Friday, December 10, 2010

Human Rights Day Today

The librarian from Odessa arrested for advocating the right of Ukrainians to use their native language. She was declared insane and confined in a maximum security psychiatric hospital. A gentle woman in a white blouse and plaid skirt, we get to meet her years after.  As also a psychiatrist who refused to declare dissidents mentally ill.  For this he was himself sent to prison.  I remember when we got reports that he was on hunger strike, being forcibly fed and drugged with antipsychotic medications. And there he sits, years later, across the table from us, sharing a coffee.  The Tibetan monk, describing the instruments of torture to which he and his cell mates had been subjected, recounts the gnawing hunger and frequent beatings, that prisoners ate rats and shoelaces to quell their hunger pains. These were the survivors, the ones who eventually got out.   So many, many more that didn't; now new ones being arrested and imprisoned every day.

So here it is 2010 and not much has changed.  You write letters, sign petitions, send words of support, march in protest, hold candlelight vigils, all of which helps bring attention to the situation, but it's not enough.  Because it's still happening, it's still going on, people are still being imprisoned and tortured for what they think or believe or write or say.

My mom used to have a little Indian saying posted in her kitchen, something about walking a mile in someone else's moccasins and I  wondered if I could stand just five minutes in someone else's shoes in a dark cell, being starved or beaten, not being allowed contact of any kind with loved ones, knowing it'd be years before I got out or even if I ever would--all because of something I wrote.  Still, that's in the realm of imagination only.  I could maybe "imagine" it but I don't ever see it as happening to me.  But it could.  I mean, I could one day be in the wrong place at the wrong time and express an opinion or write something that might anger certain officials and suddenly find myself in a similar position as those for whom I once wrote letters.

Your browser does not have the necessary plugin to display this content.

According to Amnesty International,  “Too many perpetrators are getting away with some of the worst crimes known to humanity."  Amnesty surveyed conditions in 159 countries last year, noting that "people were tortured in 111 nations" and that “human rights abusers enjoyed impunity for torture in at least 61 countries.”
The report sharply criticized some of the world’s largest and most powerful nations for not fully signing up to the International Criminal Court  — notably the United States, China, India, Indonesia, Saudi Arabia and Russia.[1]

Because I was once energetically involved in human rights work, this day--December 10--when it arrives every year, jolts me out of my complacency.  What have I done lately to help further human rights in the world?  When's the last time I wrote a letter to or for a prisoner of conscience?  Or even thought much about it?   It's not enough to know that injustice happens, that it continues to happen.  Does one ever "retire" from activism?  Yes and no; no and yes.  So many other things on one's plate these days, so many other things clamoring for and eating one's time.  You profess to care, my little voice nudges me.  Care how?  But really, how much effort would it take to write one letter?  Is once a year, on the anniversary of Human Rights Day, enough?  Could writing one letter really make a difference?  Well today at least there will be many people all over the world doing just that--writing one letter.[2]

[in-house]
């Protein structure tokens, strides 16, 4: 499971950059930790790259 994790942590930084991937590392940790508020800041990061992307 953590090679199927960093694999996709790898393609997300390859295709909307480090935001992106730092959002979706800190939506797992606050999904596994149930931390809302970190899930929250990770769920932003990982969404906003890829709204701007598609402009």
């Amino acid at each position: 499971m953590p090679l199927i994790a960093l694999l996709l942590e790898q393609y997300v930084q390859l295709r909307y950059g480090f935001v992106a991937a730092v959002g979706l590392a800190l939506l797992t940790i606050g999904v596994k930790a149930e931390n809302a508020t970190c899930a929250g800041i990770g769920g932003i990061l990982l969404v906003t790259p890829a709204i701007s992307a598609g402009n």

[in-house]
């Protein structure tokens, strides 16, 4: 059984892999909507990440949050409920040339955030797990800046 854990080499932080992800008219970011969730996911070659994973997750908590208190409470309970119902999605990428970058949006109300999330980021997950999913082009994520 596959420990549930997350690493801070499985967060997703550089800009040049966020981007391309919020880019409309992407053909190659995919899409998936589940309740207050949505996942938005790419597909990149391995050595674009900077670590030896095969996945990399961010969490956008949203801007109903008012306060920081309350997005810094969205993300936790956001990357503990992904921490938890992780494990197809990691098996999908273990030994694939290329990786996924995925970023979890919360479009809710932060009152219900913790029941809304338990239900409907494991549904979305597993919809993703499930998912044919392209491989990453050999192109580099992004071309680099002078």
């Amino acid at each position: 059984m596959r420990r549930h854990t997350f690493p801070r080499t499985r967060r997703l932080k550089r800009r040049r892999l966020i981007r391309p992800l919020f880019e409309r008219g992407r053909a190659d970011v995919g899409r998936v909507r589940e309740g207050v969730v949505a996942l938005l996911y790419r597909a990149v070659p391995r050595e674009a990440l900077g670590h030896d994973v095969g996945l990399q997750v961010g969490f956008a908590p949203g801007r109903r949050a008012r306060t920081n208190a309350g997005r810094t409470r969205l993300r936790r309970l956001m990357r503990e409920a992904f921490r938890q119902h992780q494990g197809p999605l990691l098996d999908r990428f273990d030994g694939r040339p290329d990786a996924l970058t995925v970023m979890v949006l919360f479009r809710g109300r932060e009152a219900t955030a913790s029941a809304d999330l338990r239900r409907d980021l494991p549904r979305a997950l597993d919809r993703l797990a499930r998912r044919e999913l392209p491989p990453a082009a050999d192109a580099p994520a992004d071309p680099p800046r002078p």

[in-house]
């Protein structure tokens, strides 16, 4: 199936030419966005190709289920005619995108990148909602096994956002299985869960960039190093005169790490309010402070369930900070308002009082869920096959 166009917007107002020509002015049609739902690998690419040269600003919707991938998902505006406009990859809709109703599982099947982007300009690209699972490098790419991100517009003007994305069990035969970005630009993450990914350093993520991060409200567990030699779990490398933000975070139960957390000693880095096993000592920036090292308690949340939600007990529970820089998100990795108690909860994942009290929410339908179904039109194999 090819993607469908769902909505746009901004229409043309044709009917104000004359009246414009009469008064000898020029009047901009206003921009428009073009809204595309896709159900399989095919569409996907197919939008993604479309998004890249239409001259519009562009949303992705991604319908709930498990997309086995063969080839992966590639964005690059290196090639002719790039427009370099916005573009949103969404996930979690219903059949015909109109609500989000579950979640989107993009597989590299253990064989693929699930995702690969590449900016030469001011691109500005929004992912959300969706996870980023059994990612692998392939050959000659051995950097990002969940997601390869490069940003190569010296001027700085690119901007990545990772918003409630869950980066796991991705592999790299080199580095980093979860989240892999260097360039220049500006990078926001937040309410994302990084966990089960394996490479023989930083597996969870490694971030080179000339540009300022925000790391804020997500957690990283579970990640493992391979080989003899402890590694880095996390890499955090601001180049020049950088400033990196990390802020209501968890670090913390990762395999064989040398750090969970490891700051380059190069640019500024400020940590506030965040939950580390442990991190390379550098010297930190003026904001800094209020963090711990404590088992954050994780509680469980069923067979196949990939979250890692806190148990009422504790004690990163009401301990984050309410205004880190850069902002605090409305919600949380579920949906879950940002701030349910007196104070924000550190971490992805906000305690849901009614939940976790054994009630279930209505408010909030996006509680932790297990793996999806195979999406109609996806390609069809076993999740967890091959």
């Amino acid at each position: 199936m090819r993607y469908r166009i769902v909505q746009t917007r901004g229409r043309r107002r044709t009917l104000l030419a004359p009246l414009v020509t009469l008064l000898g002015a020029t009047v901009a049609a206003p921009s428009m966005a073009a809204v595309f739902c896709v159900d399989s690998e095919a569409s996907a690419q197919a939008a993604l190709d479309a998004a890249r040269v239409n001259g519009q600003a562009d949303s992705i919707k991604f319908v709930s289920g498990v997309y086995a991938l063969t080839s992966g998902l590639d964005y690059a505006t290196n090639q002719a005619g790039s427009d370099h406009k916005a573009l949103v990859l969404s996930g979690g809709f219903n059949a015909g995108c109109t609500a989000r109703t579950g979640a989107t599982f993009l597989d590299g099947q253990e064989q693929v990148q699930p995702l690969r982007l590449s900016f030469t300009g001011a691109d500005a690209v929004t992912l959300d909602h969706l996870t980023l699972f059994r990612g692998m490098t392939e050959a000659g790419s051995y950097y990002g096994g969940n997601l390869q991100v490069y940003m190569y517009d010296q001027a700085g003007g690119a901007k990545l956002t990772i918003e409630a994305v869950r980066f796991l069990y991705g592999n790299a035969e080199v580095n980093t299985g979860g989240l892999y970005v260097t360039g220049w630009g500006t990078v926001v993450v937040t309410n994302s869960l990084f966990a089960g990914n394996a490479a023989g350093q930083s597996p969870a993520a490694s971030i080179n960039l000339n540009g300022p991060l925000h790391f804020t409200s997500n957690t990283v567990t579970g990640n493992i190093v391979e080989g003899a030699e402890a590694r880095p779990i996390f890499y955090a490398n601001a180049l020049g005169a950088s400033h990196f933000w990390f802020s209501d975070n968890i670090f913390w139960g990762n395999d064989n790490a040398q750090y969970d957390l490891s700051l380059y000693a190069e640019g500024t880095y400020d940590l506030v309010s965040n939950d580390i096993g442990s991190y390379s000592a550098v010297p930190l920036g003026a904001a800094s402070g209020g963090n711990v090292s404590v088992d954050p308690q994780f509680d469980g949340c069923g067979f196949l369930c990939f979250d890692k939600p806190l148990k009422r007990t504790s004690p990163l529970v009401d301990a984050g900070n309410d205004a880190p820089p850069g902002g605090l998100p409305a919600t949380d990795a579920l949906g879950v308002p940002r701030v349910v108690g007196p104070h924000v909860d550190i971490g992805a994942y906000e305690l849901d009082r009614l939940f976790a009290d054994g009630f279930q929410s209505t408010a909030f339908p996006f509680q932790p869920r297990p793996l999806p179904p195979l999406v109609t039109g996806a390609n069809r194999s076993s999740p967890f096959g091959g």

Liu Xiaobo on the effect of just one letter:
One Letter Is Enough

for Xia

one letter is enough
for me to transcend and face
you to speak
as the wind blows past
the night
uses its own blood
to write a secret verse
that reminds me each
word is the last word
the ice in your body
melts into a myth of fire
in the eyes of the executioner
fury turns to stone
two sets of iron rails
unexpectedly overlap
moths flap toward lamp
light, an eternal sign
that traces your shadow

~ ~ Liu Xiaobo

Translated by Jeffrey Yang
 [From:  PEN American Center]

They wouldn't let him attend the Nobel Peace Prize ceremony.  His wife is under house arrest. They wouldn't let her go either. He was supposed to receive his award today.  It's the first time in 75 years that no representative of the winner was allowed to make the trip to receive the medal.[3]  He may not be getting out soon, but his words are.  Greywolf Press will be publishing his poetry collection, and Harvard University a selection of his works, in 2012.  

Not everyone being incarcerated for their writings or peaceful activism is as famous or well-known as Xiaobo.  Scores of others are complete unknowns, caught up nevertheless in the web of injustice.  You rarely hear about them. Some vague notion occasionally, but it seems so far from one's daily life.  Not something one thinks about a lot, or even at all.  Even for those who follow such things, sometimes silence is too easy.  It takes over, becomes habitual:  Situation noted.  Now what. 

Maybe it's time to go bang some pans in the street, as Molly Ivins once suggested.  Or write a letter.  Something.  Anything.  My inner voice just won't let this go for some reason.  These are fellow human beings.  They could be us. We could be them. We are them--all in this together.  Some of us just get to be more free than others, get to have our say without repercussion.  Should be something that's possible for all.  (In a perfect world.  Which of course it isn't.)  (Okay, off the soapbox now.) Anyway ....if anyone cares to join in and write a letter,  grab a pen.  Get a stamp.  Some cases and addresses can be found here

Words matter.

No comments: